Sorry for the tangent. One more thing I thought was interesting. Mouret arranges his story so that you have to walk across the most floor space as possible to reach departments that you might shop together. For instance, ladies shoes and dresses may be a mile apart, with accessories in between to tempt you along the way. That way you aren't like to just walk in and make your purchase and leave. He also rearranges the store to keep people confused. I think Dillard's is on to that strategy. My mom and grandma always talk about how they have a different layout every time they go. Maybe that's why. Interesting. It also talked about marketing to the children, having tempting items for them that the parents can't say no too. We tend to talk about this being a recent issue, so I thought that was fascinating that Zola wrote about that over 100 years ago.

Well, I'm off to get back to reading for the readathon!

Mid-event survey

Mid-Event Survey:
1. What are you reading right now? Big Boned by Meg Cabot
2. How many books have you read so far? Finished 2
3. What book are you most looking forward to for the second half of the Read-a-thon? Portuguese Irregular Verbs
4. Did you have to make any special arrangements to free up your whole day? I tried to, but husband's off work so it's a little difficult!
5. Have you had many interruptions? How did you deal with those? Tell my husband nicely that I'm trying to read!
6. What surprises you most about the Read-a-thon, so far? How much time blogging takes.
7. Do you have any suggestions for how to improve the Read-a-thon next year? Maybe updates every two hours?
8. What would you do differently, as a Reader or a Cheerleader, if you were to do this again next year? Make my husband go to work. :)
9. Are you getting tired yet? No. I read a lot most Saturdays.
10. Do you have any tips for other Readers or Cheerleaders, something you think is working well for you that others may not have discovered? Pick a comfortable chair and stretch every once in a while.
Sign the linky below with a link to your post with your answers. There will be 4 winners: 1st gets 1 prize packs of books, along with chocolate coins, 2nd, 3rd, and 4th get three books of their choice. This is only open until the beginning of Hour 14.

Readathon update number 4

Happy 24-hour readathon day! Here's my fourth update for the day!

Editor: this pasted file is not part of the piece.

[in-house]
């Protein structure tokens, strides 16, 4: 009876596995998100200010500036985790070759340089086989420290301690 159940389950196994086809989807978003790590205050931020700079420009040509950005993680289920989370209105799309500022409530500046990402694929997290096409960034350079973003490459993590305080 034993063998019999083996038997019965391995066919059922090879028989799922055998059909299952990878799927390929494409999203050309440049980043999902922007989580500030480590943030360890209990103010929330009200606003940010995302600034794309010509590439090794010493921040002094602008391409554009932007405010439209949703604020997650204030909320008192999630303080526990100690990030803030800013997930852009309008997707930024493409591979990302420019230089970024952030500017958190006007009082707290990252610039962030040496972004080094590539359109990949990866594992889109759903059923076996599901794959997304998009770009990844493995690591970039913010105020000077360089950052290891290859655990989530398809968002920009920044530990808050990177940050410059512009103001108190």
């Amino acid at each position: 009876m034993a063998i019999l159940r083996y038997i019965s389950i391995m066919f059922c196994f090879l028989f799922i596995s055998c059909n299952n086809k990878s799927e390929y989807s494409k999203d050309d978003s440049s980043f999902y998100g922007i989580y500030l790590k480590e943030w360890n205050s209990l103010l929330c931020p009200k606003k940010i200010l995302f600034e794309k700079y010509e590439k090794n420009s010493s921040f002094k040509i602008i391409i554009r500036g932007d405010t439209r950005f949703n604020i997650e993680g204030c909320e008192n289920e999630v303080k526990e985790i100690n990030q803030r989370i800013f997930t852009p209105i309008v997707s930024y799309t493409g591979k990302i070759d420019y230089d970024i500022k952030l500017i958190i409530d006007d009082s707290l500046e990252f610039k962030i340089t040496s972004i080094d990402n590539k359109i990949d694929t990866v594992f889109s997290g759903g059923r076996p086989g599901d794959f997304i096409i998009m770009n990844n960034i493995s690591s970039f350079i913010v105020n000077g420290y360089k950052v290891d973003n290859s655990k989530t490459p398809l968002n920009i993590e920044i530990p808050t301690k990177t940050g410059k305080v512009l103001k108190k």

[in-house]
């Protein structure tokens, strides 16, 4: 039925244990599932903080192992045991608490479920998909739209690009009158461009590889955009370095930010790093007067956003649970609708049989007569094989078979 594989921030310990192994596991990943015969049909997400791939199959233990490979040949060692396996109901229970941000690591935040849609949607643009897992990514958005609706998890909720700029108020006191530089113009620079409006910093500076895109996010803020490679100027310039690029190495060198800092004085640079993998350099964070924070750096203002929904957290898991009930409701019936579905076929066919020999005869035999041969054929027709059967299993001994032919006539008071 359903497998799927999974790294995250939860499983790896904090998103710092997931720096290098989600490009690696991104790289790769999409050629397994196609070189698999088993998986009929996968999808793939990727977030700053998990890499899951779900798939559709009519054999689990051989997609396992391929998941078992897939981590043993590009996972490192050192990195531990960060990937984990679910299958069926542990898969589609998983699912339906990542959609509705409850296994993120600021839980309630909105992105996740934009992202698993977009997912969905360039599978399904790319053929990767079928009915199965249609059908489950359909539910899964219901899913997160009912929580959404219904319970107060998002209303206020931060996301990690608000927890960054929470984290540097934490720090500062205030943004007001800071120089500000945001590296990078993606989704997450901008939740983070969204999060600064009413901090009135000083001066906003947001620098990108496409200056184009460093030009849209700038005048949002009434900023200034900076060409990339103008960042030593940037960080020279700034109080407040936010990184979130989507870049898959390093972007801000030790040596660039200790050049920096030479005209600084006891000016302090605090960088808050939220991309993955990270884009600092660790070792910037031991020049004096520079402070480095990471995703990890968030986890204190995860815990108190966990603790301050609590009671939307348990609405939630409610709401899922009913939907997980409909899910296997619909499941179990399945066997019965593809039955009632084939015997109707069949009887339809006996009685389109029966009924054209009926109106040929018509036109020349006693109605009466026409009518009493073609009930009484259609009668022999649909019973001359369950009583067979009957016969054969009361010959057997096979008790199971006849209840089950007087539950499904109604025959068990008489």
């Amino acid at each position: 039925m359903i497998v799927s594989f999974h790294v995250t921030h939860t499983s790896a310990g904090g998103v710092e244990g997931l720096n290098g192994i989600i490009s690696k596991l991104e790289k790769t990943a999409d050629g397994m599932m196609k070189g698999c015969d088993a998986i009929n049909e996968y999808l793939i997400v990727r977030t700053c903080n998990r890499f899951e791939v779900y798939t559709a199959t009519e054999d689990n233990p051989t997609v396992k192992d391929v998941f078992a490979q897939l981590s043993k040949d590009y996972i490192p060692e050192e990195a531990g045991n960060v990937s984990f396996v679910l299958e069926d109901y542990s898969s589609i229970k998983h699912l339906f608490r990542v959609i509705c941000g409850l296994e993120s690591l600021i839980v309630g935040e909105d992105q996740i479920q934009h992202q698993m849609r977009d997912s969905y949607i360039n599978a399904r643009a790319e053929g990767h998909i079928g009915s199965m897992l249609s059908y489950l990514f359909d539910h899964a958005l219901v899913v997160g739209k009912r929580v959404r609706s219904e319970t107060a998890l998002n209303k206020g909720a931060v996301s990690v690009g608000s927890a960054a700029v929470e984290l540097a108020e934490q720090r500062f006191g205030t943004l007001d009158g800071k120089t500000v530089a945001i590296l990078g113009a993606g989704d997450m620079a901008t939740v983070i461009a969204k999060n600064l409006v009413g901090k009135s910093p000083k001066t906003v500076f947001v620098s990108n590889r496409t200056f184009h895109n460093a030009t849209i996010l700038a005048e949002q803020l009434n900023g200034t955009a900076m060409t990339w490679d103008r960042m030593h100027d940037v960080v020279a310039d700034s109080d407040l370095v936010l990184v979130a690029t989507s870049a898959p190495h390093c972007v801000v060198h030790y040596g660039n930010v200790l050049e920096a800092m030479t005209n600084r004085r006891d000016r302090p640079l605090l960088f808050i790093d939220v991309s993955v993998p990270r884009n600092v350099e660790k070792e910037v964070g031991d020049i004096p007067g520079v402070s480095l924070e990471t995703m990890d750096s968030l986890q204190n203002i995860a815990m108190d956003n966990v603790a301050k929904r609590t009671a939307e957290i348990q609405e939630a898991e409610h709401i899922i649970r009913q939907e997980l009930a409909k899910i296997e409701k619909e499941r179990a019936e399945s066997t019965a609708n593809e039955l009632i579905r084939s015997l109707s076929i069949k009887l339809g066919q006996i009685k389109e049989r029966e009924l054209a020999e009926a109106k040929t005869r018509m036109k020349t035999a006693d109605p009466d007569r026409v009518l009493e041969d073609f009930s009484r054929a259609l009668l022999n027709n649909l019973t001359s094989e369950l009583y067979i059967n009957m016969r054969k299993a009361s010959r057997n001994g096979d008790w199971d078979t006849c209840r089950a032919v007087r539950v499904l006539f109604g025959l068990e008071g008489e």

Title of book(s) read since last update:
Herland by Charlotte Perkins Gilman and Big Boned by Meg Cabot

Number of books read since you started: 2 (The Ladies' Paradise and Herland) and parts of 2

Pages read since last update: 140

Running total of pages read since you started: 541

Amount of time spent reading since last update: 100 minutes

Running total of time spent reading since you started: 346 minutes = 5 hours and 6 minutes

Mini-challenges completed: Kick off champions
And the nominees are...
Pantyworthy mini-challenge
Where in the world are you reading?
Soundtrack song mini-challenge

Other participants you’ve visited:

Prize you’ve won: none


I finished book number two for the readathon - Herland by Charlotte Perkins Gilman. I had heard about this book in college when we read The Yellow Wallpaper in a class, but hadn't read it. A few months ago Rebecca at Rebecca Readshad a giveaway, and I won a copy. Thanks Rebecca!

Herland is about a land where only women live. They can reproduce asexually, and haven't had men in their society for 2,000 years. For the story, three men discover this land and assume that is must be awful because women can't run anything, that there must actually be men somewhere, and that they'll have a grand old time with that many women to conquer. She wrote the book in 1915, so that was still the belief of most of the world.

Of course, the women's world is portrayed as a utopian society where all is peaceful and wonderful. What surprised me was that their society so celebrated motherhood above all else, and that seemed to be their reason for living. I found it odd that Perkins Gilman visualized even this utopian society that way since she did not seem to enjoy motherhood herself. After she and her husband separated and he remarried, she willingly sent her daughter to them. So this worshipping of motherhood just seemed really odd.